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Two businesses prosper by sharing a location: Florist and photographer add up to a whole greater than the sum of its parts

Rochester Business Journal
May 2, 2014

Under one roof, Flower Power Decor and North 40 Photography Inc. have a symbiotic relationship. Both companies play a role in celebrating life’s special events, and in doing so they support each other.

Flower Power Decor was started nearly a decade ago by Lisa Meyer, a native of New Jersey. She tightened her wide-ranging retail focus to weddings five years ago and has found her home in the city’s South Wedge neighborhood.

“I think being just a wedding florist, as opposed to a regular retail shop, gives me the advantage of being able to really focus on my clients,” Meyer says. “I’m not worried about answering the phone and having to stop and run an arrangement to the hospital. I just focus on my bride that week; she’s the sole attention of my time.”

Paul Madison, a Rochester native and owner of North 40 Photography, has been drawn to the emotional aspect of taking pictures for a long time.

“You see the best-dressed, happiest people with great emotions, inner family emotions. That’s what drew me in,” he says.

Weddings have become a major focus for Madison in recent years, allowing him to give each event his complete attention.

“I work with those people from when they’re engaged all the way through to their wedding day and beyond, so it’s really nice to see that progression,” he says.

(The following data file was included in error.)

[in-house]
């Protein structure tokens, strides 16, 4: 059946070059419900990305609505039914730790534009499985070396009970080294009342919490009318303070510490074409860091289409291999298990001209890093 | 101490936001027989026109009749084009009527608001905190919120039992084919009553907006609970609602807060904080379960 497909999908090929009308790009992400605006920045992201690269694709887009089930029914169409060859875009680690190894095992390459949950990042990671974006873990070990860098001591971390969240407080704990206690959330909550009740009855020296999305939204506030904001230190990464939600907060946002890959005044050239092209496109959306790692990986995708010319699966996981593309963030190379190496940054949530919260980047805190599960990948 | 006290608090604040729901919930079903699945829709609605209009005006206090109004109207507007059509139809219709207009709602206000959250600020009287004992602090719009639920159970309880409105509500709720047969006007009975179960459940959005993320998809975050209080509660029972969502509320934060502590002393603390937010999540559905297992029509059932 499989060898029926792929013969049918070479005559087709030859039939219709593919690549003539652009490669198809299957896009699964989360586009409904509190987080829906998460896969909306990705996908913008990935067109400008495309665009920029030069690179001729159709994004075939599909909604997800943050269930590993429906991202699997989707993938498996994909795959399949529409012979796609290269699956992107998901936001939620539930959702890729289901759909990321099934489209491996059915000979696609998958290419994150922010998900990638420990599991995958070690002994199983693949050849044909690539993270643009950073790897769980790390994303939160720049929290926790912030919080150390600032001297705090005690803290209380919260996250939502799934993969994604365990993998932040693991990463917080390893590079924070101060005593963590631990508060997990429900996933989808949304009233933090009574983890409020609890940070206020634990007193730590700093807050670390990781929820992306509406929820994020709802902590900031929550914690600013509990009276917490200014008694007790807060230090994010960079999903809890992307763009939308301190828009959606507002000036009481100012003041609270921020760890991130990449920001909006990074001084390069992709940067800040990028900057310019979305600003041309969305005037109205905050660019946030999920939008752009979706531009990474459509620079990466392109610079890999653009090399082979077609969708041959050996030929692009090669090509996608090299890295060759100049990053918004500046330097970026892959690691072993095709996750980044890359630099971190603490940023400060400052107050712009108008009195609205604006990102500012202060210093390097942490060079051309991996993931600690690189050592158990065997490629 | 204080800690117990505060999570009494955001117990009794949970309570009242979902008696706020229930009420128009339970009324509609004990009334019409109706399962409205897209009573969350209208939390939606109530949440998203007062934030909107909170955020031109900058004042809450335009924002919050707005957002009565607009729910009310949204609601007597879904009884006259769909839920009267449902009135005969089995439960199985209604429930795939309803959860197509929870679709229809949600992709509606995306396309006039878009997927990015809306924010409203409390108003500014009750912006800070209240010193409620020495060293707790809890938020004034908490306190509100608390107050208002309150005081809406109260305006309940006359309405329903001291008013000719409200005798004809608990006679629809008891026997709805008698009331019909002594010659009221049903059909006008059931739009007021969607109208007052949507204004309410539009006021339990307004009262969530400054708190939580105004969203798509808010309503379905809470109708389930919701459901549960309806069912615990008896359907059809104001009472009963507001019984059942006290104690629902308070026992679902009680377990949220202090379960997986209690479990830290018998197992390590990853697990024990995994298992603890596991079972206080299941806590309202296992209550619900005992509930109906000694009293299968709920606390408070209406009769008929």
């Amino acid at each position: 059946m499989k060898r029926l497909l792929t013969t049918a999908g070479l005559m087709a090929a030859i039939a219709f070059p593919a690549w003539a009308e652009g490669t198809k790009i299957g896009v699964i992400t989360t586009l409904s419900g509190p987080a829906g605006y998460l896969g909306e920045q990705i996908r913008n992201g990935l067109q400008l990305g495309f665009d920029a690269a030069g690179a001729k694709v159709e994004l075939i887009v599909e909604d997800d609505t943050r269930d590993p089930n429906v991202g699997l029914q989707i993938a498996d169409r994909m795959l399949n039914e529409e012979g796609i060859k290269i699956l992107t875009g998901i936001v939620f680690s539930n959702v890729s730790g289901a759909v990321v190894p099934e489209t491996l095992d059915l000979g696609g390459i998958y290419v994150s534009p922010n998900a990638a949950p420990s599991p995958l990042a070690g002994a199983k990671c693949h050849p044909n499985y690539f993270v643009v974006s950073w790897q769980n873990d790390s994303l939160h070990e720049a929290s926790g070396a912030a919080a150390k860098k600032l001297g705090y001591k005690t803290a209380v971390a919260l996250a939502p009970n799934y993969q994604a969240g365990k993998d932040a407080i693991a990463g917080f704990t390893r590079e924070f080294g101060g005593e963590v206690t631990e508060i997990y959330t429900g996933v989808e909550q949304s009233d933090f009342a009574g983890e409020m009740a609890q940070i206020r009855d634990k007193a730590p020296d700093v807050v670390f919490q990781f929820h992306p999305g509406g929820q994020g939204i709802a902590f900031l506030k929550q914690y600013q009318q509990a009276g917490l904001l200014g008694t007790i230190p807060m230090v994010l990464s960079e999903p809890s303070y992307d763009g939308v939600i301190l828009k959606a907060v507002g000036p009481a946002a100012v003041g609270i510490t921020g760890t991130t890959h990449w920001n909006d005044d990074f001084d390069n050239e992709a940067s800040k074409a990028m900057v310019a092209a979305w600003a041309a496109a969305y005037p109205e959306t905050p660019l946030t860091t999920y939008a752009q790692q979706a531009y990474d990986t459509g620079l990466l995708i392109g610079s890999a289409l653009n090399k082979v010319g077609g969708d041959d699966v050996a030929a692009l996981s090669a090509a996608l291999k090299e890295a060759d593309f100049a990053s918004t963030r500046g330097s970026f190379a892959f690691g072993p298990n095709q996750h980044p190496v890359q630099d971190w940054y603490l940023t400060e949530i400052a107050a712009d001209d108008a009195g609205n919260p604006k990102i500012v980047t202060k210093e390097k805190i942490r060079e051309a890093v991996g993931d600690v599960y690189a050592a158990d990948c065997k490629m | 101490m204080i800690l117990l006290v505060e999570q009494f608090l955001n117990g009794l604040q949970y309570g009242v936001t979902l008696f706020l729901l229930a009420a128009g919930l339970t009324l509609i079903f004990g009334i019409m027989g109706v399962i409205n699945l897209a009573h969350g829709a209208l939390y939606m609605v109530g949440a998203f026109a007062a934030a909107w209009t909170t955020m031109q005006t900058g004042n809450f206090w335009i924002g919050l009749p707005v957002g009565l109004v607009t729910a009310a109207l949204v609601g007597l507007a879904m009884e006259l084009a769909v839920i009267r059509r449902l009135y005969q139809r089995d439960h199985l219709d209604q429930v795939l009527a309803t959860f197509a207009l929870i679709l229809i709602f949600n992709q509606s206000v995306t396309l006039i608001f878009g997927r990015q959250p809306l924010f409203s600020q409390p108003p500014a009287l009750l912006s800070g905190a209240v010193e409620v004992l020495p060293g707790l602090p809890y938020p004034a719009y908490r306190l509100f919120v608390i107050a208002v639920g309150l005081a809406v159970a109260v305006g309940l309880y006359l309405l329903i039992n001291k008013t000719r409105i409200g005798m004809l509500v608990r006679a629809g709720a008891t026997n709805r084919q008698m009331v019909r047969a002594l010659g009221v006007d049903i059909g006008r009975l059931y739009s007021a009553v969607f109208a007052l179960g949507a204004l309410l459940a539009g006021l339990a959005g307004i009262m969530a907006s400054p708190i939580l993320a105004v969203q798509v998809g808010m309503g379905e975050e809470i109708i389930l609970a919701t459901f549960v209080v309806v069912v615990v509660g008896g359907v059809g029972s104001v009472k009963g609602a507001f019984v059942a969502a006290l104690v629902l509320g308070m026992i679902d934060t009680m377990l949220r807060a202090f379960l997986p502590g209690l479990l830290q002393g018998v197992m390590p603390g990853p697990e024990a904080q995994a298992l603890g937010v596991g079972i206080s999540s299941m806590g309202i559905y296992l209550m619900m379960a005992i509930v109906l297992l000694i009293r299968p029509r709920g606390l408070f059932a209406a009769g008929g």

Both companies moved to their 695-square-foot location at 653 South Ave. at the beginning of the year. Previously, both owners worked with a collaborative called Studio 180 in the St. Paul Quarter.

The South Wedge was a natural fit for them.

“I think this neighborhood really draws people into it,” Madison says. “We really wanted to focus on a neighborhood that had support from our fellow businesses.”

“I find that because it’s such a small-city feel, people really kind of know everything around here,” Meyers adds. “You know your politicians, you know your new restaurants; it’s such a tight-knit community. You can really get your name out there pretty quickly. Back in New Jersey, you were just a drop in the bucket.”

Clients benefit from having their photographer and florist in sync, Madison says.

“It’s beneficial in both ways for us and also for our clients,” he said. “It really gives them peace of mind. I talk with my clients and then I say ‘Lisa, whom I’ve worked with for years on many different occasions, does fantastic work.’ It lends credibility both ways.”

Meyers services 40 to 60 weddings a year, and Madison shoots 25 to 30 weddings annually with 3,000 to 4,000 photos taken at each event. Meyers has recently added a walk-in flower sales retail segment to her business, mimicking the feel of a New York City bodega.

“I think people hire florists and photographers based on a certain trust in the way their brain works,” Madison says. “There’s a certain amount of trust between you and your client where they have seen your past work and you’ve kind of felt out the way they think, and then they trust your judgment.”

Trust starts with both owners and extends to their clients, Meyers says.

“We work together a lot, which is great for our clients to come in and have us both here,” she says.

Small Business is a biweekly feature focusing on entrepreneurs. Send suggestions for future Small Business stories to Associate Editor Smriti Jacob at sjacob@rbj.net.

5/2/14 (c) 2014 Rochester Business Journal. To obtain permission to reprint this article, call 585-546-8303 or email service@rbj.net.


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